That flatheaded mayfly just got a little too close! Rhyacophilids are predaceous. Had I not broken this up, that flathead would have been missing a leg.
Close call! This free-living caddis is one that we see fairly often in small mountain streams: Rhyacophila nigrita. The dark front edge of the pronotum is a fairly good clue. This was a big one -- ~20 mm -- and chubby as well, and it was one of three species of Rhyacophila I saw today at Entry Run. The other two: R. fuscula (the green one with the topless "H" on the head), and Rhyacophila sp. This one.
No guess yet on the species ID: I'll need some time. It may be one we've not seen before.
As for the flatheaded mayfly in that photo at the top of the page, it belongs to the "group" Epeorus pleuralis, but the species is Epeorus fragilis. For the distinction, Look back to my posting of 5/26/13. Here's a better look at our mayfly.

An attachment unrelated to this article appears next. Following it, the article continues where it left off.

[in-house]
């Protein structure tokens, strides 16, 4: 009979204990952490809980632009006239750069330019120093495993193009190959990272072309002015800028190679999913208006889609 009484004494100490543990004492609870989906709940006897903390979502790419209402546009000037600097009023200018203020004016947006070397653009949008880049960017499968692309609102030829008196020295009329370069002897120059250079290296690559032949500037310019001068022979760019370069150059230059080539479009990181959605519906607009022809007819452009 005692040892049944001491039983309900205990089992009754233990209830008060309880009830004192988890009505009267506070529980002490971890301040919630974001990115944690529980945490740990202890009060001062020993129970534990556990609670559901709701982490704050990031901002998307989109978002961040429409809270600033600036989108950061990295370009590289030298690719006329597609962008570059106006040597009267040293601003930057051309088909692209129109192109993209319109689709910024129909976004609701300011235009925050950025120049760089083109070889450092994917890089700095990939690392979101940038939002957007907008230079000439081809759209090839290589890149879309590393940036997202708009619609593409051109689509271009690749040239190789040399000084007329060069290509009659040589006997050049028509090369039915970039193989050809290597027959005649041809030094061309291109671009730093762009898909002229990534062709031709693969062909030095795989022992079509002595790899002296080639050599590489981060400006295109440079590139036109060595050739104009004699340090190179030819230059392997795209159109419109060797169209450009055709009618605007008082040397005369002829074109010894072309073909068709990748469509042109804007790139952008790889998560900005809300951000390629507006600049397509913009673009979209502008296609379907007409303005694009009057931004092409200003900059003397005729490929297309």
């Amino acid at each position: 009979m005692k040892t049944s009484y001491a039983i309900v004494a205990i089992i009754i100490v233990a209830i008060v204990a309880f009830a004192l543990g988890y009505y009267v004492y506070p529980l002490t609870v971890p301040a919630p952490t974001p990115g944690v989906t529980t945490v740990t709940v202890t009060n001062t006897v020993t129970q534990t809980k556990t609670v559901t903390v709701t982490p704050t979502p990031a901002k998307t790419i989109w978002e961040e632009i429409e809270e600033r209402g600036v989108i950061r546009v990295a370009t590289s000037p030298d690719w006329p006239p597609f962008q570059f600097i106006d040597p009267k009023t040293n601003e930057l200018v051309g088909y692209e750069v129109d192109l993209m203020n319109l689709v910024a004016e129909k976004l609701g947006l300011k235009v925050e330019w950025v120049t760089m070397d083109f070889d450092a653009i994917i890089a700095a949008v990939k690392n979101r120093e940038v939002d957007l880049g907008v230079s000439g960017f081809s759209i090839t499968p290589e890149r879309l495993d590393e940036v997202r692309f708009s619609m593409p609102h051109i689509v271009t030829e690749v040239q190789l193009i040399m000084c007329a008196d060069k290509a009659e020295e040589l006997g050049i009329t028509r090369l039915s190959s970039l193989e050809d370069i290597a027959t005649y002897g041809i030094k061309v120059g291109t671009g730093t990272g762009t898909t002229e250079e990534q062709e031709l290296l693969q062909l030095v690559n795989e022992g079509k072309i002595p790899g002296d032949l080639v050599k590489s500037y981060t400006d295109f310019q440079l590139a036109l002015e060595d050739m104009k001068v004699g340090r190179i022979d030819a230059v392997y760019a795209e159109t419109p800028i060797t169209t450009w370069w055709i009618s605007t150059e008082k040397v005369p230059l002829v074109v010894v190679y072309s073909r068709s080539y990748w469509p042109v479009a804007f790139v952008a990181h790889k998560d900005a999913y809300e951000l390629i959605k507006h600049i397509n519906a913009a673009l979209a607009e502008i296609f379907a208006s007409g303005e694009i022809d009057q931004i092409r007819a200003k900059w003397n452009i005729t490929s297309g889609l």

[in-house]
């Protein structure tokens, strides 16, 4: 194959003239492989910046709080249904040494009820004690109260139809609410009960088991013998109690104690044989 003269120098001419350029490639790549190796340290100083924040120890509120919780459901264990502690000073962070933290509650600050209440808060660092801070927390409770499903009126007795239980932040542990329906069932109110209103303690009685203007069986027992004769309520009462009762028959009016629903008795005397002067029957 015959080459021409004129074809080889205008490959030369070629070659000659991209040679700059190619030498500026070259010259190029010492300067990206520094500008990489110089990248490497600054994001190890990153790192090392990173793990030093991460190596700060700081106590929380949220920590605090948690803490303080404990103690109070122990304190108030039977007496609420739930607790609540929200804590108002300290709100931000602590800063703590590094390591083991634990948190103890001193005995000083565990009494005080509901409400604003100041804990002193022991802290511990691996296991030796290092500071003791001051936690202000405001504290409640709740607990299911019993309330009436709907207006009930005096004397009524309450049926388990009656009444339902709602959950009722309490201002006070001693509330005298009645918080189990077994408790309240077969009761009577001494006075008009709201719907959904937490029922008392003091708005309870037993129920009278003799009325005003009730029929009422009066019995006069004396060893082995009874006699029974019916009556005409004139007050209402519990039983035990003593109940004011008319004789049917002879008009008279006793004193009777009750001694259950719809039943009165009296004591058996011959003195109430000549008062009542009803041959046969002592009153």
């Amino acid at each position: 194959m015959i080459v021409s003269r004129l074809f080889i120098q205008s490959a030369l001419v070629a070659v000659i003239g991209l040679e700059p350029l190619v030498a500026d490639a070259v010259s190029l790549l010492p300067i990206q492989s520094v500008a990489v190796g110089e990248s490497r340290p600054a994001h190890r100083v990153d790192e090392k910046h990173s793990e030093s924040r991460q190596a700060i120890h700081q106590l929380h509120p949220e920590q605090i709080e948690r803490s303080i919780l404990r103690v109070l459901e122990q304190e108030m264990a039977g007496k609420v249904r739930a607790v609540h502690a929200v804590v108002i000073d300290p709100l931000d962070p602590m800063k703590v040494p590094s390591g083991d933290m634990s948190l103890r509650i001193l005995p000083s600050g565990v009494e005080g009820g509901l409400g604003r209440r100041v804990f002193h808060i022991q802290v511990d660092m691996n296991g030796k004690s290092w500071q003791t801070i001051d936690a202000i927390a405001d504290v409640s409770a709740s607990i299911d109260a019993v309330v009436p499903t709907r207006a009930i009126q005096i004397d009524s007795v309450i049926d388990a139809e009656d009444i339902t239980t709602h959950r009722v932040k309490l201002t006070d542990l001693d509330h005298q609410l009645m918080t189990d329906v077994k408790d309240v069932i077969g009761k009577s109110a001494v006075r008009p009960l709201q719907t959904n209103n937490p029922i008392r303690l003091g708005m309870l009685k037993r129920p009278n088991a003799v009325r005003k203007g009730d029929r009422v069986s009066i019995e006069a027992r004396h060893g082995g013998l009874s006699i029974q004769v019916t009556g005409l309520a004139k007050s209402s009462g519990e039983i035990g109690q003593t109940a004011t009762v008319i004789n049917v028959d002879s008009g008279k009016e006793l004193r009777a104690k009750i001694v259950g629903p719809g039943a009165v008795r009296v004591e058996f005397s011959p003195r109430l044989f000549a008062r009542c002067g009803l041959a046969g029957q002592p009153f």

And this is Epeorus pleuralis.
The difference is in the head. With Epeorus fragilis, the edge/margin of the head separates abruptly from the eye, and there's a distinct anteromedial "V". The posterolateral margin of the head is essentially covered by the eye.
By contrast, on Epeorus pleuralis, the posterolateral margin of the head is exposed.
As you know, Epeorus pleuralis is common right now in all of our good mountain streams, with nymphs covering the bottoms of rocks. Why Epeorus fragilis shows up as well in this particular watershed -- Entry Run/South River -- is something I need to explore.
I was investigating new water this morning: I drove up Entry Run Rd. as far as I could go making a good jump in elevation. The water was small and crystal clear.
I photographed quite a few insects, but the photos just didn't turn out. One of those days. But you can be sure I'll return later on in the spring.